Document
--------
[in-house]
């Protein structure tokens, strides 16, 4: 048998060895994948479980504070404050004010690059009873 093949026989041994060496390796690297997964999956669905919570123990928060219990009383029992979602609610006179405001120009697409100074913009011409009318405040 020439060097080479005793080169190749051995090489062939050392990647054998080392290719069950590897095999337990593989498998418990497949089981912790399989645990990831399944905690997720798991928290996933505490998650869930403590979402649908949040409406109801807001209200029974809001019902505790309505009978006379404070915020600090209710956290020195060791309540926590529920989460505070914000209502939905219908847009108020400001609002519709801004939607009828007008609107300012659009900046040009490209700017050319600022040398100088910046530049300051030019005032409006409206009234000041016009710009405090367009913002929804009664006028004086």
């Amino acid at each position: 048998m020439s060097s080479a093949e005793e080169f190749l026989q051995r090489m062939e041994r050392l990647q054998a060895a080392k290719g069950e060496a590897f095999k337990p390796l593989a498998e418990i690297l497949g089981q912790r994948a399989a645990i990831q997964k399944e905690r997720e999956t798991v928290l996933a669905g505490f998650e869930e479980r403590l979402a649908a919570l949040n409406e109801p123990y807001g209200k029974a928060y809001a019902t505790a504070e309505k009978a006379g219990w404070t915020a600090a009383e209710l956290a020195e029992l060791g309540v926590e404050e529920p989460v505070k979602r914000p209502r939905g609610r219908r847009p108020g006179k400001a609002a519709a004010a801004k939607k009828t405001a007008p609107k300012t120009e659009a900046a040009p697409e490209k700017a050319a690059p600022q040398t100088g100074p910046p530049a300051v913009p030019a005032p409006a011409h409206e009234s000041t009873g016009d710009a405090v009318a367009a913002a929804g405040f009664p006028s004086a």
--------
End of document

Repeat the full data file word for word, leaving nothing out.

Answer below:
[in-house]
């Protein structure tokens, strides 16, 4: 048998060895994948479980504070404050004010690059009873 093949026989041994060496390796690297997964999956669905919570123990928060219990009383029992979602609610006179405001120009697409100074913009011409009318405040 020439060097080479005793080169190749051995090489062939050392990647054998080392290719069950590897095999337990593989498998418990497949089981912790399989645990990831399944905690997720798991928290996933505490998650869930403590979402649908949040409406109801807001209200029974809001019902505790309505009978006379404070915020600090209710956290020195060791309540926590529920989460505070914000209502939905219908847009108020400001609002519709801004939607009828007008609107300012659009900046040009490209700017050319600022040398100088910046530049300051030019005032409006409206009234000041016009710009405090367009913002929804009664006028004086």
């Amino acid at each position: 048998m020439s060097s080479a093949e005793e080169f190749l026989q051995r090489m062939e041994r050392l990647q054998a060895a080392k290719g069950e060496a590897f095999k337990p390796l593989a498998e418990i690297l497949g089981q912790r994948a399989a645990i990831q997964k399944e905690r997720e999956t798991v928290l996933a669905g505490f998650e869930e479980r403590l979402a649908a919570l949040n409406e109801p123990y807001g209200k029974a928060y809001a019902t505790a504070e309505k009978a006379g219990w404070t915020a600090a009383e209710l956290a020195e029992l060791g309540v926590e404050e529920p989460v505070k979602r914000p209502r939905g609610r219908r847009p108020g006179k400001a609002a519709a004010a801004k939607k009828t405001a007008p609107k300012t120009e659009a900046a040009p697409e490209k700017a050319a690059p600022q040398t100088g100074p910046p530049a300051v913009p030019a005032p409006a011409h409206e009234s000041t009873g016009d710009a405090v009318a367009a913002a929804g405040f009664p006028s004086a």